Learning to eat during exercise

You have to learn to push your digestive system, almost to its sensitive edge, so that you can squeeze a few more grams of proteins, carbs and fats into the system to balance out the huge calorie requirements. This is a finely-tuned act in understanding when, which and how much food can be guided to enable a stronger athlete.

Dinaz Vervatwala receives the Guinness Book of World Records certificate from the Andhra Pradesh Chief Minister, K. Rosaiah, in Hyderabad in 2010. Dinaz had performed a world record non-stop aerobics for 26 hours.   -  Nagara Gopal

Any sport is built around muscle endurance. Even archery, chess and golf require the muscles to perform over long hours of training. As a nutrition coach, the most challenging experience of fuelling an athlete was for an aerobics instructor, Ms. Dinaz Vervatwala, who wanted to break the Guinness world record of non-stop aerobics for 26 hours. This meant that she had to guide an aerobics class and workout herself over 26 hours with a five-minute break every hour.

For every athlete, this record should serve as inspiration to push the boundaries of human performance. For this record we had to fuel both the muscles and the brain, and sustain those levels for 26 hours to break the mark. The previous record was held by a Colombian man, who exercised for 24 hours. This is not a feat attempted with two weeks of training; we started out a year in advance.

Before we started out for the event, the doctors did the complete fitness and medical evaluations. A doctor commented to the athlete that the only way she would not complete the record is if she cramped in her muscles whilst attempting the record. If that happened, no medical or physical or nutritional intervention at that moment would help, and we would lose.

So to break this record, I, as a nutrition coach, made a check-list of what we needed to do to push the brains and the muscles for a straight 26 hours.

1. How do we lower the athlete’s heart rate with foods that do better vasodilation and blood thinning?

2. How do we get her muscles to process lactic acid and not feel the burn or fatigue?

3. How do we get her lungs stronger so that she is not winded?

4. How do we get her to fuel (eat and drink) whilst exercising so that reserves never drop lower?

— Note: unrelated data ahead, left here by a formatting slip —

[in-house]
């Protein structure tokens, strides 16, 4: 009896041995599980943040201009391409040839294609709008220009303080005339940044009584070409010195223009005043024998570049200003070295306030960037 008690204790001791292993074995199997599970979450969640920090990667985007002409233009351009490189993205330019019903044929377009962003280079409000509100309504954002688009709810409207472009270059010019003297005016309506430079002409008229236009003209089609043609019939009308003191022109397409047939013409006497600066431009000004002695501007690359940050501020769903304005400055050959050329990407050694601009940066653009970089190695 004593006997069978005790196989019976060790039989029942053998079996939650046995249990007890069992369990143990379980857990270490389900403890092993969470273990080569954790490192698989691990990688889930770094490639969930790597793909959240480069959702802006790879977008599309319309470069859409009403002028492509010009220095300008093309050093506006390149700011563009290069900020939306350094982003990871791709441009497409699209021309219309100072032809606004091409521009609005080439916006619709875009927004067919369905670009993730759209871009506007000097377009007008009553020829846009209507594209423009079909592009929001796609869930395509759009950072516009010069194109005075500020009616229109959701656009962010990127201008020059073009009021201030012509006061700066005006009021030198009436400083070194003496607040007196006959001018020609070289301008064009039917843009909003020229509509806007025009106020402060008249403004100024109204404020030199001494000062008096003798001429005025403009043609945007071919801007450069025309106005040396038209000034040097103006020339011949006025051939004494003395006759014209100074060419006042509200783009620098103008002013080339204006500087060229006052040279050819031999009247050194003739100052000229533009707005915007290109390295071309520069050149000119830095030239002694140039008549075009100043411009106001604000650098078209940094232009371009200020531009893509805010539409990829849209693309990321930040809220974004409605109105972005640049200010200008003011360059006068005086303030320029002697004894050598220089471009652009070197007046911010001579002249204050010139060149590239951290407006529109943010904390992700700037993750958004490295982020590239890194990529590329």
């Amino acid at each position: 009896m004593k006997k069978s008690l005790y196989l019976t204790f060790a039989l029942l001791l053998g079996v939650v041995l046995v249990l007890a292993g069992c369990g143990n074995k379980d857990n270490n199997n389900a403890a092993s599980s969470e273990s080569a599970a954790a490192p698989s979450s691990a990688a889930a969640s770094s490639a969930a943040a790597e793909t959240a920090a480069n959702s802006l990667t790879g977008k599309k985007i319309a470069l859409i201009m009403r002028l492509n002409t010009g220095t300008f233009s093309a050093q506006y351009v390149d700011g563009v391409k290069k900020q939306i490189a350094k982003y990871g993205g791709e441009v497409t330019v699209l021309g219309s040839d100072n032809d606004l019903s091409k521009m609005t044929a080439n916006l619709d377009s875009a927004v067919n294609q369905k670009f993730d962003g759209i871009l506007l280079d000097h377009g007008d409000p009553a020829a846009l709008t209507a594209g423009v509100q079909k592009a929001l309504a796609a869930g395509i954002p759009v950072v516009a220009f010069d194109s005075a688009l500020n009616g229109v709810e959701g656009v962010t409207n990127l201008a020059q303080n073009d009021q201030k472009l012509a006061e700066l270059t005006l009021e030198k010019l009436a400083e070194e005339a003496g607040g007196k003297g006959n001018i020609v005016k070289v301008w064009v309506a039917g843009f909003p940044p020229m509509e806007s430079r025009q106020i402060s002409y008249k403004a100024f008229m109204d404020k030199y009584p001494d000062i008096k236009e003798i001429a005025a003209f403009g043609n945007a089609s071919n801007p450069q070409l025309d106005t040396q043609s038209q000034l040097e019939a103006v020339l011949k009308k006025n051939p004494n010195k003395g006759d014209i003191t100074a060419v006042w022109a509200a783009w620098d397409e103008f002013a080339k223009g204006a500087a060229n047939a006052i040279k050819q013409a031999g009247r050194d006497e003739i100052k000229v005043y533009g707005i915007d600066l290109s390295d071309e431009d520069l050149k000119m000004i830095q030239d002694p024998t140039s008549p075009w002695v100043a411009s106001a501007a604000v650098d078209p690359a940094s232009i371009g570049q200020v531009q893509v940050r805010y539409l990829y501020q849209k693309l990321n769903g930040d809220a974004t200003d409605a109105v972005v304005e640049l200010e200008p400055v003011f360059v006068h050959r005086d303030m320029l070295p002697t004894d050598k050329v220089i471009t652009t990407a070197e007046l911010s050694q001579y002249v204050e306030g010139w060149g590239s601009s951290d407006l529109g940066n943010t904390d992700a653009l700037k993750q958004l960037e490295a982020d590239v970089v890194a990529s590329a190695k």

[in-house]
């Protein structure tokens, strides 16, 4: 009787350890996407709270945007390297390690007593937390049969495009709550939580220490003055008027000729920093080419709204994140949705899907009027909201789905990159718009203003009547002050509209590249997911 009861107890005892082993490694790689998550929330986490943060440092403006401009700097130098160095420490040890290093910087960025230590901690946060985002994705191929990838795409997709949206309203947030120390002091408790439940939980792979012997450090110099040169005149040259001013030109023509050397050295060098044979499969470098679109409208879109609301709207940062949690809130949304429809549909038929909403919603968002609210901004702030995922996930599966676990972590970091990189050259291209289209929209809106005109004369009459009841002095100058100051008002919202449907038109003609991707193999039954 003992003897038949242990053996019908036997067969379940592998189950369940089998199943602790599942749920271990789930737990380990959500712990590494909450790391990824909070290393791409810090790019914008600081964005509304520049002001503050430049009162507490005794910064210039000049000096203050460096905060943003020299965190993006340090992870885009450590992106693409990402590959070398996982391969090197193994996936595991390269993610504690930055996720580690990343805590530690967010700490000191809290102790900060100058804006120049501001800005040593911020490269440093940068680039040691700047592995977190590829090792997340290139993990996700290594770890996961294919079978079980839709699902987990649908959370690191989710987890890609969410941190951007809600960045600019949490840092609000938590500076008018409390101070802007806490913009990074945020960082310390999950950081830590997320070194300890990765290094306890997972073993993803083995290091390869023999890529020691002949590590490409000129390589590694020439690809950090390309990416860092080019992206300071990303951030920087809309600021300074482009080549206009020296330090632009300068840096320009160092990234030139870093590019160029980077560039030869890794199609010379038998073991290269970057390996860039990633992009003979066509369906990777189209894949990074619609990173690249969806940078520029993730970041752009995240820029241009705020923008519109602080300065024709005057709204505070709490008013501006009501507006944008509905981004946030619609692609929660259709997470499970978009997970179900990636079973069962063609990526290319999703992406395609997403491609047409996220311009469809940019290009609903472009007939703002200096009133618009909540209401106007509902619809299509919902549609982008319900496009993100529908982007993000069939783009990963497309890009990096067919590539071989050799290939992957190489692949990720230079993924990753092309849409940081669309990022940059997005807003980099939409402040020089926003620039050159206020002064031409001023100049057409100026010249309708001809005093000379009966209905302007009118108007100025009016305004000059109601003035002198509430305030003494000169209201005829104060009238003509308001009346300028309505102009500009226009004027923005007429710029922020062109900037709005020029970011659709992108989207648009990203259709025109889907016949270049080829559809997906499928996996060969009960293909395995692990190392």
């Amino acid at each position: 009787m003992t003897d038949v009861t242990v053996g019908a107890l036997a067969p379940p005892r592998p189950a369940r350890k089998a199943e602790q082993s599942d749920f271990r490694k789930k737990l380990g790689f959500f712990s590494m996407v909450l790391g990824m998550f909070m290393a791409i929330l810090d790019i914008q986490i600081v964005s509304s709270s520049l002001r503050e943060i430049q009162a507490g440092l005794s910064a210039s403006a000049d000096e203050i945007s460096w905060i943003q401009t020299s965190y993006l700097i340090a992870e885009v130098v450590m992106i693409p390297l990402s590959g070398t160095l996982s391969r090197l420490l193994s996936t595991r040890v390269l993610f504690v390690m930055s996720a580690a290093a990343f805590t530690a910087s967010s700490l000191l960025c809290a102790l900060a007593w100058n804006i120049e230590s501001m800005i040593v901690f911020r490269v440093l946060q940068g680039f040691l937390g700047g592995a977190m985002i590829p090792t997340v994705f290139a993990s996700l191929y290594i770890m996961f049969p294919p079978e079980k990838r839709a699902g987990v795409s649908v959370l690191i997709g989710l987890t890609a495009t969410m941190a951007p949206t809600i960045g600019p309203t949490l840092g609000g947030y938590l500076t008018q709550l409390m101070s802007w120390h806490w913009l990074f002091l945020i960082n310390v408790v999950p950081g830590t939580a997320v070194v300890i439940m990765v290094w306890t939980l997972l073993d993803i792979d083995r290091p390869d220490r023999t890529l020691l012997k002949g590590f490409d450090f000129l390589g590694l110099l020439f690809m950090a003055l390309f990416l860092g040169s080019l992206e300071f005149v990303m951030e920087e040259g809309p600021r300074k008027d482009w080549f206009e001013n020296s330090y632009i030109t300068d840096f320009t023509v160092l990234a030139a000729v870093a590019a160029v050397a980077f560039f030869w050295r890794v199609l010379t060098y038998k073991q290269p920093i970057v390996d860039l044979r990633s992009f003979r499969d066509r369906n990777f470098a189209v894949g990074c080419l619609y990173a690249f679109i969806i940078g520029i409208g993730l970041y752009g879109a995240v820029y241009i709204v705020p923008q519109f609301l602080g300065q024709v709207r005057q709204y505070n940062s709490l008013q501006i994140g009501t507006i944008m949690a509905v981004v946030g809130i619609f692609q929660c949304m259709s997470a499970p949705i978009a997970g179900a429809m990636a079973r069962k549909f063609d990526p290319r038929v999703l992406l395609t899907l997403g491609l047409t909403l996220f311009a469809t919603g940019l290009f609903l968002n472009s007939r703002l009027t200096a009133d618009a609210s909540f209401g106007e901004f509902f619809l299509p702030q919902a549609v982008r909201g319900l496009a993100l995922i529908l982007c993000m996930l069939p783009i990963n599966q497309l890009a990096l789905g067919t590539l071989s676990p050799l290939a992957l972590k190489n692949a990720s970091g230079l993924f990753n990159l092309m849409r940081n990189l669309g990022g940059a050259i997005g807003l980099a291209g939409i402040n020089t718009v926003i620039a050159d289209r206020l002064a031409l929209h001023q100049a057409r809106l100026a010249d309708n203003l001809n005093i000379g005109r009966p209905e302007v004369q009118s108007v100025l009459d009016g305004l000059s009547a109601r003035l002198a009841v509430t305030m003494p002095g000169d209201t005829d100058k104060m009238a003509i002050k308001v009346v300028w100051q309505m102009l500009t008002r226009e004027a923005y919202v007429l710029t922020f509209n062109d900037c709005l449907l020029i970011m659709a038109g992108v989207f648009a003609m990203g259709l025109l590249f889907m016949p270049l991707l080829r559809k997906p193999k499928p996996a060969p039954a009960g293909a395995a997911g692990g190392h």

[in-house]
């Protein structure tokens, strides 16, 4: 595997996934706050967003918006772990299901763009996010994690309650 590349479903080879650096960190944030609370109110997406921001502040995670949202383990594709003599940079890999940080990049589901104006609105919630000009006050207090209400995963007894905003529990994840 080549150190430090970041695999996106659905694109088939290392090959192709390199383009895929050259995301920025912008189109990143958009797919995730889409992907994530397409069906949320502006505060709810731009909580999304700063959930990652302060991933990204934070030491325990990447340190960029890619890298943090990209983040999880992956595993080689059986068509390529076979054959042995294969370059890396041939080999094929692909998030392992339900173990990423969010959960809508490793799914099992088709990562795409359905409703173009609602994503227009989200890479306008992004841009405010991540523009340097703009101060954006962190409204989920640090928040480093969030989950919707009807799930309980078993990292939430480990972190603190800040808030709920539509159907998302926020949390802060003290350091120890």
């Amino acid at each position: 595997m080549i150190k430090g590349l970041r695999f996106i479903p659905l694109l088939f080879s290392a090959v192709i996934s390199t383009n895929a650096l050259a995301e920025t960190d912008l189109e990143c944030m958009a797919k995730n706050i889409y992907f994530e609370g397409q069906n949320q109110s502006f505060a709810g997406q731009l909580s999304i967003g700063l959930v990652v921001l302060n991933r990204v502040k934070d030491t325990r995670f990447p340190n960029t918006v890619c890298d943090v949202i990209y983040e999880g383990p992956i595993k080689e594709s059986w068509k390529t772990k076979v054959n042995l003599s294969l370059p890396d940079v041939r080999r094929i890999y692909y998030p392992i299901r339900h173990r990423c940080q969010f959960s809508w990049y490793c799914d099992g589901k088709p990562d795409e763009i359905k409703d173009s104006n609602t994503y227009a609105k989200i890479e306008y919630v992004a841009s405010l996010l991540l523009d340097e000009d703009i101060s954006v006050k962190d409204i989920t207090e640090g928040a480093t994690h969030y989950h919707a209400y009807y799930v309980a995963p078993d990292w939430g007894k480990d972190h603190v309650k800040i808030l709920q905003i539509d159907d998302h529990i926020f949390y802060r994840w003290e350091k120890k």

The secret for a good player is to learn how to eat and play. Learn how to eat before play; learn to eat whilst playing and, most important of all, to learn how to eat post workout. The digestive system shuts down when you play. As a nutrition coach, I have cheat codes wherein we use foods that are quick to digest or do not require much digestion and are available for immediate absorption in 10-20 minutes of consumption.

An example would be rice. It is a complex carbohydrate. Rice takes time to break down to glucose and then be absorbed, say 40 minutes. Glucose, the basic molecule of energy, can be delivered via a sports drink under 10 minutes as it is completely digested.

The secret to this record can be summarised as, “You need to learn to eat — before, during and post training.” Except in this record there was no end, and so she had to train the stomach to learn to accept food, digest it and absorb it all, whilst working out and conducting the aerobics class.

As nutrition scientists, we know there are three batteries in the athlete that are the sources of energy. They are: carbohydrates, proteins and fats. All three were being summoned in this record and all three had to be carefully used to enable uninterrupted muscle firing over 26 hours. The secrets that athletes need to learn are:

1. At low intensity and low heart rate, fat is your primary fuel source.

2. At moderate intensities, mainly carbs are your fuel source.

3. At very high intensities, carbs and muscle catabolism will use protein as an energy source.

4. You need minerals such as sodium, potassium, calcium, chloride and magnesium to help fire the muscles. These at low levels in a dehydrated athlete will result in catastrophic shut-down of muscles via cramping.

Most players are too scared to eat, as they feel like puking. In the worst case, they vomit during a session of training. You have to learn to push your digestive system, almost to its sensitive edge, so that you can squeeze a few more grams of proteins, carbs and fats into the system to balance out the huge calorie requirements. This is a finely-tuned act in understanding when, which and how much food can be guided to enable a stronger athlete. This science is called Sports Nutrition.

Over the years, I have used strategies from this record to help athletes go the long haul. Shikhar Dhawan, on his Test debut, went on to score 187. Nitin Rawat, the Olympic marathon runner, recreational runners at the Comrades Marathon, tennis players who play 35 weeks of the year on the road... endurance is the name of the game. Some of it is muscle and some of it is mind. Both require the digestive system to constantly be on its toes.

SECRET FOODS AND SUPPLEMENTS USED IN THE GUINESS WORLD RECORD

1. Branched Chain Amino Acids( BCAA)

2. Glutamine 

3. Whey Protein 

4. Multivitamin 

5. Vitamin B Complex 

6. Magnesium 

7. Beetroot 

8. Oats 

9. Rice 

10. Eggs 

11. Pasta 

12. Broccoli 

13. Alkaline Water 

14. 6% glucose sports solution with 5:1 sodium-potassium mineral ratio 

15. Coffee 

16. Probiotics 

The writer is an award-winning celebrity sports nutrition coach & Chief Nutritionist at Qua Nutrition Signature Clinics. He can be reached at [email protected]